Another random fact: EPA stands for “eicosapentaenoic acid” and DHA stands for “docosahexaenoic acid.” Now you can wow friends with this information at your next dinner party. If you can pronounce it, that is. And if you’re as fond of Jack Kruse as we are, make sure you know how to spell those two words or you might not be able to access his forum!
Omega 3 fatty acids originate from both animal (krill and fish) and plant-based (chia, flax, hemp) foods. However, in keeping with Mother Nature’s tradition of making everything complicated, not all omega 3s are the same.
Animal-based omega 3s contain EPA and DHA while their plant-based counterparts contain what’s called ALA, or “alpha-linoleic acid.” Health benefits, including anti-inflammatory properties, are obtained from the EPA/DHA type. ALA can be converted into EPA/DHA in the body, but only a fraction of the total amount you eat.
In other words, you’d have to eat a whole heckuva lotta chia or flax to even begin to touch how much EPA and DHA you’d get from that can of sardines. So if you want more bang for your buck, go with animal-based omega 3s.
What about fish oil supplements? It turns out opinions are mixed as to the effectiveness of fish oil supplementation. That’s because light, heat, source, age, and oxygen can all cause fish oil to degrade – even oxidize.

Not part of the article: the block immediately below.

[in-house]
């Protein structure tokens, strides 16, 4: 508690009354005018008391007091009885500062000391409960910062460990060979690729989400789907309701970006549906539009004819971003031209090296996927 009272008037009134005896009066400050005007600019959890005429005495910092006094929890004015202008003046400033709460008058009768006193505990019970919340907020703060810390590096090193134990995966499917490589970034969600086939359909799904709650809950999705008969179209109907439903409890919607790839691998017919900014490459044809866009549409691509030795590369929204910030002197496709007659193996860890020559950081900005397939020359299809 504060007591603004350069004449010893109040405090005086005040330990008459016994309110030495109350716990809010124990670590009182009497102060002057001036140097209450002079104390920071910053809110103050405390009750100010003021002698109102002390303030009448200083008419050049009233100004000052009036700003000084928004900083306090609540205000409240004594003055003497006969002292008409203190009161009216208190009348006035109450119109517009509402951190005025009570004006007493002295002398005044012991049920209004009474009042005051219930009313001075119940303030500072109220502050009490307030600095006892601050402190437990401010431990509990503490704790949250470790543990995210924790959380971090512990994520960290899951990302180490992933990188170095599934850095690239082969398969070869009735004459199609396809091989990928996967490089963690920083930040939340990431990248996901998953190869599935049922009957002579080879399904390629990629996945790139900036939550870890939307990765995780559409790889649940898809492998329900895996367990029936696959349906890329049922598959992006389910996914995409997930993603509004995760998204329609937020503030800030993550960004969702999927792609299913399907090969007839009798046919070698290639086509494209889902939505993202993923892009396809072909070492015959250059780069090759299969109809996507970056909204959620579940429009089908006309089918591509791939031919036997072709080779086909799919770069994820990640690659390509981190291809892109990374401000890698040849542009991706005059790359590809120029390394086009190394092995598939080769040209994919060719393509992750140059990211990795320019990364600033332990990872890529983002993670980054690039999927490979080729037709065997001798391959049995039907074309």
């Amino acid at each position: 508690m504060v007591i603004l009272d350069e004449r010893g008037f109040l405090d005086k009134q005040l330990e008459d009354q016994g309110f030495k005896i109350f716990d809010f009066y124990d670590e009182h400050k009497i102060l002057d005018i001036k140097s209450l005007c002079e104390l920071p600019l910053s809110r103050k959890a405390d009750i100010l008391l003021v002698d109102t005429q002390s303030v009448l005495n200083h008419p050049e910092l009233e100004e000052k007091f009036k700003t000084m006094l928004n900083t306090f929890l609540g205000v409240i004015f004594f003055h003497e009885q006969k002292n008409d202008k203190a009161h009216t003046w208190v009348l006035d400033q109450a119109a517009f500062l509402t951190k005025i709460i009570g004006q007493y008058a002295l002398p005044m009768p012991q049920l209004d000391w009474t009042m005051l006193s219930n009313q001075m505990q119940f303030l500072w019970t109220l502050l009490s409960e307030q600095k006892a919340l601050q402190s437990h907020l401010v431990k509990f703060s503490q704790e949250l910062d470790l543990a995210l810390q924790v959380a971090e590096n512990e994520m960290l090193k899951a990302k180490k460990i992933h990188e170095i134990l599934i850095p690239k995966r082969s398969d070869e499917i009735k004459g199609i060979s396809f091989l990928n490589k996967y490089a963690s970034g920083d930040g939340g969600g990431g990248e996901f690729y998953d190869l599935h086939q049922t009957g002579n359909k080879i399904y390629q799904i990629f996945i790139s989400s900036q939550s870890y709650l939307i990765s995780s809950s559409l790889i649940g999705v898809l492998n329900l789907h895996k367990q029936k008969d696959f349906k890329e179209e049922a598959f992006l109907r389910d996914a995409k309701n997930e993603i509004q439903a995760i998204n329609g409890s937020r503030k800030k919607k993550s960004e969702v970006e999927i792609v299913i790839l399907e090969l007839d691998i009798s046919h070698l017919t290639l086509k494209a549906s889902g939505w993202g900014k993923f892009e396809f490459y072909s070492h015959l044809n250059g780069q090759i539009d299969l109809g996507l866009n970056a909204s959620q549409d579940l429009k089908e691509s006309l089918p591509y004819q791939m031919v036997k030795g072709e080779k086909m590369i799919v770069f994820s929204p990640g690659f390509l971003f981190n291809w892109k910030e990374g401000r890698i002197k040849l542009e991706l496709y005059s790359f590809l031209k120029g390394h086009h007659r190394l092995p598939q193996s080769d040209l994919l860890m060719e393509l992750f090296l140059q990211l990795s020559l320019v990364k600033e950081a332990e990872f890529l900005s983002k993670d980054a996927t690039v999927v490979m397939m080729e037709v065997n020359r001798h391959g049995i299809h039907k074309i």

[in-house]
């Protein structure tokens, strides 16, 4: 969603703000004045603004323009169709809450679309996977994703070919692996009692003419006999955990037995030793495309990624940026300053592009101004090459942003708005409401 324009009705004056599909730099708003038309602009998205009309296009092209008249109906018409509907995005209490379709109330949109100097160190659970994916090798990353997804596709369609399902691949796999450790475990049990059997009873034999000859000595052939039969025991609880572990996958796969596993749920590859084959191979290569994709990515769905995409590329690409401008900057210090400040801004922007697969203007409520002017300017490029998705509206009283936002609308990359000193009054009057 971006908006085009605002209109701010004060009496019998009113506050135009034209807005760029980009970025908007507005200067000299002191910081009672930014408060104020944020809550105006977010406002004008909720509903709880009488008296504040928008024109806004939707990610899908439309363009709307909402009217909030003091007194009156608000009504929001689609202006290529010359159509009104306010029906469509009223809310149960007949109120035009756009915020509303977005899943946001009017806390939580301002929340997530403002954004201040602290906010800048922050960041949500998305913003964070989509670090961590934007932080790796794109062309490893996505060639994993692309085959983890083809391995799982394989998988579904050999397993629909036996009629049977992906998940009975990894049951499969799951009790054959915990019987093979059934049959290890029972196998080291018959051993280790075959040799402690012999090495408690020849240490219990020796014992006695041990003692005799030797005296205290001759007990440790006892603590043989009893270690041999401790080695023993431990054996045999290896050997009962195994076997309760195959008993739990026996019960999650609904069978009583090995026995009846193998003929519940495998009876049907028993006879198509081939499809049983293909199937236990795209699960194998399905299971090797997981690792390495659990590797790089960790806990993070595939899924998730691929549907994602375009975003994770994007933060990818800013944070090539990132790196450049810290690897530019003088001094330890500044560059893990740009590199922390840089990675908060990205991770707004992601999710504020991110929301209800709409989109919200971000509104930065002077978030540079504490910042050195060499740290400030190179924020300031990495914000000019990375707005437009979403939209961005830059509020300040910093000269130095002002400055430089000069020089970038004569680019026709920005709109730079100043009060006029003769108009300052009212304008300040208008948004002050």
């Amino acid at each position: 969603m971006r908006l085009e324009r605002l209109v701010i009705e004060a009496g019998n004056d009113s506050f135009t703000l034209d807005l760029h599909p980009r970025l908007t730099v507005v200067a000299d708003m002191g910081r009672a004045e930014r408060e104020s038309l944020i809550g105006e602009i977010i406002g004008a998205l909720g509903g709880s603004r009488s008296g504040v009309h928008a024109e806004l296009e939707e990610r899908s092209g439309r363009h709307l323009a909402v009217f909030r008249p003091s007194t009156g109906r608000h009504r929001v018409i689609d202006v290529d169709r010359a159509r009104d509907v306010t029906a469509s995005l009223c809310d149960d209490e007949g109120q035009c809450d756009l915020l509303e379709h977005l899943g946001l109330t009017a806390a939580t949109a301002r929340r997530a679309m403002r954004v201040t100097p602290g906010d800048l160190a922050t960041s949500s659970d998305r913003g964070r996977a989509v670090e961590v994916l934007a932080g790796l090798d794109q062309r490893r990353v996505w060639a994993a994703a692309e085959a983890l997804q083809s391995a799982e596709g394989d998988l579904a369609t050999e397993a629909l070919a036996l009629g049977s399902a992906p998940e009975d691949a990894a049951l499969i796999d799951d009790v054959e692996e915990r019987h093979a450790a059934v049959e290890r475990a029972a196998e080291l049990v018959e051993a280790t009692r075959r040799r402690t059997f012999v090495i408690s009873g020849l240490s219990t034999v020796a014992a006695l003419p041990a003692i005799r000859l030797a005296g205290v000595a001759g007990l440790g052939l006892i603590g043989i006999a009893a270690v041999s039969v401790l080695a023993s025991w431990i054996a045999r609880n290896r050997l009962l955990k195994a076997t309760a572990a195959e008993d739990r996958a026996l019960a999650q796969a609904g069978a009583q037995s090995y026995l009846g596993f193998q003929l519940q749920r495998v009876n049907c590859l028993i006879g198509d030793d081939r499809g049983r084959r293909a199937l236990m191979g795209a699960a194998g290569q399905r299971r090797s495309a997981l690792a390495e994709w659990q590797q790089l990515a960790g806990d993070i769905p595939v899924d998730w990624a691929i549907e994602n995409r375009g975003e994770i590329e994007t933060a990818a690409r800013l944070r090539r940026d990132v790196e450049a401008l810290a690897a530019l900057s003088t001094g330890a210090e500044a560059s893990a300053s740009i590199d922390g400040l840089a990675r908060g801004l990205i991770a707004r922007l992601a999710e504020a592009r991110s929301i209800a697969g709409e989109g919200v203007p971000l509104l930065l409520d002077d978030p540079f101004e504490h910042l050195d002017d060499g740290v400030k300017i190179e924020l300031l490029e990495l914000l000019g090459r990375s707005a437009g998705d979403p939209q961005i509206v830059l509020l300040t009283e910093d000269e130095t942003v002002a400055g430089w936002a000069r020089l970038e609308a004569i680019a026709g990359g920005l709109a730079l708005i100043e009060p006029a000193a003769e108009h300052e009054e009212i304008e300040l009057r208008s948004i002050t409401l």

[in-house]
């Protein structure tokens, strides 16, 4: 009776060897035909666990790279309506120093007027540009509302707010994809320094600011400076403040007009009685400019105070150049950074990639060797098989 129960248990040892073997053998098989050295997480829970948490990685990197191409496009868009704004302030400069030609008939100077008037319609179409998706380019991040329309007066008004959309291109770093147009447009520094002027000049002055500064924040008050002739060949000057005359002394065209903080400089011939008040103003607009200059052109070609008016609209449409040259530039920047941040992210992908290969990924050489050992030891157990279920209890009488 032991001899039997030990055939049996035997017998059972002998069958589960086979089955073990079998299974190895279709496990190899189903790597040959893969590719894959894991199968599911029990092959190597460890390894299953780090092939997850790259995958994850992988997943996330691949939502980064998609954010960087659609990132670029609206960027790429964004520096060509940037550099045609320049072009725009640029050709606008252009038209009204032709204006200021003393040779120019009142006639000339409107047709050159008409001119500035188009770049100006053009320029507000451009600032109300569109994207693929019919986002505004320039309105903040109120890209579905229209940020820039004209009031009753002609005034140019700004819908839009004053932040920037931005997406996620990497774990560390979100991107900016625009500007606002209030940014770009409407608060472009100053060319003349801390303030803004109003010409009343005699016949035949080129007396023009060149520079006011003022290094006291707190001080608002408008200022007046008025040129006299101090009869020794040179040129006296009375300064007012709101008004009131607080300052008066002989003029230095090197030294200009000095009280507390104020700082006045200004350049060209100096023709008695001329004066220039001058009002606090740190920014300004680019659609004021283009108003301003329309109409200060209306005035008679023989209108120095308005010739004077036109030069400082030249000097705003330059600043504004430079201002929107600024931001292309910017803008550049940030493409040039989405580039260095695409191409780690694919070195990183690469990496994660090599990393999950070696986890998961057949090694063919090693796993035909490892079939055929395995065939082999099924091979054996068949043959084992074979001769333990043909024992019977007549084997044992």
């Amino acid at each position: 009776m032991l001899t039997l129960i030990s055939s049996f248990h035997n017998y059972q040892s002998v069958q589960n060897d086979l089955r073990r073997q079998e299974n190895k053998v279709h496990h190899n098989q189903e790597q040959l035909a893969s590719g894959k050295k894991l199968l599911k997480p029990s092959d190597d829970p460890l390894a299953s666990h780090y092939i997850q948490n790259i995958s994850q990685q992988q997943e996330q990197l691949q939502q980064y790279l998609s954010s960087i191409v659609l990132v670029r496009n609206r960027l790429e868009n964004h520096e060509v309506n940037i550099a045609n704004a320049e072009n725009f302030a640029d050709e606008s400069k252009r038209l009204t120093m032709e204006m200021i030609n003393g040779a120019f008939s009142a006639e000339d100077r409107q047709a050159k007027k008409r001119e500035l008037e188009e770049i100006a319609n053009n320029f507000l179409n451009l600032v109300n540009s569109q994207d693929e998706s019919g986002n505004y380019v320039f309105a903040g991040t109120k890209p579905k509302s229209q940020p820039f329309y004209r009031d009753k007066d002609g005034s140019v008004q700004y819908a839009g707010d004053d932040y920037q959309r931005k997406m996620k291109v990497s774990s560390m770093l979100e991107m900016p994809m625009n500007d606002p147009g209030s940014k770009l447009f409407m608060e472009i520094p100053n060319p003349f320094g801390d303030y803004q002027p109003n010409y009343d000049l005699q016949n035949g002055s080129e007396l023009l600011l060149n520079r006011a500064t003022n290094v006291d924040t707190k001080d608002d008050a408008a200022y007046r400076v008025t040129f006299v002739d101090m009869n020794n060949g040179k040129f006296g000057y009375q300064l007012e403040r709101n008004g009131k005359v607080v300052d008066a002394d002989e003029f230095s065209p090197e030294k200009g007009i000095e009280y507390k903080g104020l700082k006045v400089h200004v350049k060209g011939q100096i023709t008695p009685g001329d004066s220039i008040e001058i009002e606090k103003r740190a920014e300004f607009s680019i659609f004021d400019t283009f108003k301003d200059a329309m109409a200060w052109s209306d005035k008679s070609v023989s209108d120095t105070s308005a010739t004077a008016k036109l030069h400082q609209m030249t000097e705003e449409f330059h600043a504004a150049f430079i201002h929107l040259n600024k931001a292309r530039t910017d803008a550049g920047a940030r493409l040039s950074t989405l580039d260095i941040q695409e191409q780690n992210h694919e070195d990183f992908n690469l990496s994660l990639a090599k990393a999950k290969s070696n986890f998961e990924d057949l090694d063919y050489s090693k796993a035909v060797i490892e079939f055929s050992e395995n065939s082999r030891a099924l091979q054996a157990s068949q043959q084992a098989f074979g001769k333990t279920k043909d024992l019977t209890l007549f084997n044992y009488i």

Why does this matter?
Because oxidation causes the release of free radicals, which is what we are trying to avoid in the first place. In fact, the process of turning fish oil into a supplement may be eliminating the majority of their benefits altogether.
It is for this reason I suggest you do all that you can to eat your Omega 3s through whole food sources, especially animal-based products such as anchovies, mackerel, lake trout, salmon, herring, sardines, and albacore tuna. If at all possible, eat “wild caught” fish, as the quality of farmed fish is similar to that of mass-produced meat. Farmed fish are not excluded from poor living conditions, genetically-modified feed, antibiotics, and other chemicals that can hamper food’s nutritional value, sustainability, or quality of life.
Make Dietary Choices a Habit, Not a Burden
Now that you’ve reached the conclusion of my three-part series, not only are you breathing a sigh of relief that it’s finally over but hopefully you’re taking away two important messages as well. They are:
- That inflammation is a very real health concern that’s likely affecting you or someone you love right this minute.
- That food can either be harmful or helpful to the body, and it’s up to you to choose which you’d rather pursue.
Starting today, I challenge you to take a meal and trade in one processed food for an antioxidant-rich whole food instead. Swap out that fruity breakfast bar for some strawberries and almonds. Instead of chips and salsa, top some mashed sweet potatoes with guacamole. Have that burger at dinner time, but top it with tomatoes, onions, and avocado instead of the other half of the bun.
Drastic changes in your diet don’t have to happen overnight. Start with one meal. That’s it. One. Meal.
I’m betting you’ll find the switch wasn’t as bad as you expected. You might even like it.
And if you don’t?
Do it anyway. Repeating behaviors eventually leads to a habit.
And that’s a habit I can really live with. How about you?